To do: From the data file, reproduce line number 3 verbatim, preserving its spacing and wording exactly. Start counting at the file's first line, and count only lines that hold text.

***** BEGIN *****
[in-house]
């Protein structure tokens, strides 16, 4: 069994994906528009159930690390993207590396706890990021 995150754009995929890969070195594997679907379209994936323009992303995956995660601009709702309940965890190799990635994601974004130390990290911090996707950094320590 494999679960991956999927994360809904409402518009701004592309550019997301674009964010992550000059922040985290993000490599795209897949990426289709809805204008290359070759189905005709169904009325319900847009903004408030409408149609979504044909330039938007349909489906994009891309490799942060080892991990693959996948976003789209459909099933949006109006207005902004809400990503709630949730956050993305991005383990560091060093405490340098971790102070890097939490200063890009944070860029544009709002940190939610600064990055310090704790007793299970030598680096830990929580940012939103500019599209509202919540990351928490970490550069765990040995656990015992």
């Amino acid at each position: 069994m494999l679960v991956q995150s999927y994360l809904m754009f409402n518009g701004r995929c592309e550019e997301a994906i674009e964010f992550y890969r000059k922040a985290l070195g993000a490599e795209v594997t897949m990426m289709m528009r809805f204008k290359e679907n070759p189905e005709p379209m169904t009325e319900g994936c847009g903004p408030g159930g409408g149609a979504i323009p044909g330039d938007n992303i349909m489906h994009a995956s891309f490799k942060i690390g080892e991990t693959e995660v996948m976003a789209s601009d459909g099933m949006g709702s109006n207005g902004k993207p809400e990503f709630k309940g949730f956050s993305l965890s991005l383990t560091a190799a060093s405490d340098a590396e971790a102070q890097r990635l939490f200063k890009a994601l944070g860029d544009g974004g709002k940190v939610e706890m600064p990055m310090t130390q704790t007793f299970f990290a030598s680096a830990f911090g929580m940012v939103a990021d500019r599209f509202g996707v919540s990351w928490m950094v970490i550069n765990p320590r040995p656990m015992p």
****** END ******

């Amino acid at each position: 069994m494999l679960v991956q995150s999927y994360l809904m754009f409402n518009g701004r995929c592309e550019e997301a994906i674009e964010f992550y890969r000059k922040a985290l070195g993000a490599e795209v594997t897949m990426m289709m528009r809805f204008k290359e679907n070759p189905e005709p379209m169904t009325e319900g994936c847009g903004p408030g159930g409408g149609a979504i323009p044909g330039d938007n992303i349909m489906h994009a995956s891309f490799k942060i690390g080892e991990t693959e995660v996948m976003a789209s601009d459909g099933m949006g709702s109006n207005g902004k993207p809400e990503f709630k309940g949730f956050s993305l965890s991005l383990t560091a190799a060093s405490d340098a590396e971790a102070q890097r990635l939490f200063k890009a994601l944070g860029d544009g974004g709002k940190v939610e706890m600064p990055m310090t130390q704790t007793f299970f990290a030598s680096a830990f911090g929580m940012v939103a990021d500019r599209f509202g996707v919540s990351w928490m950094v970490i550069n765990p320590r040995p656990m015992p």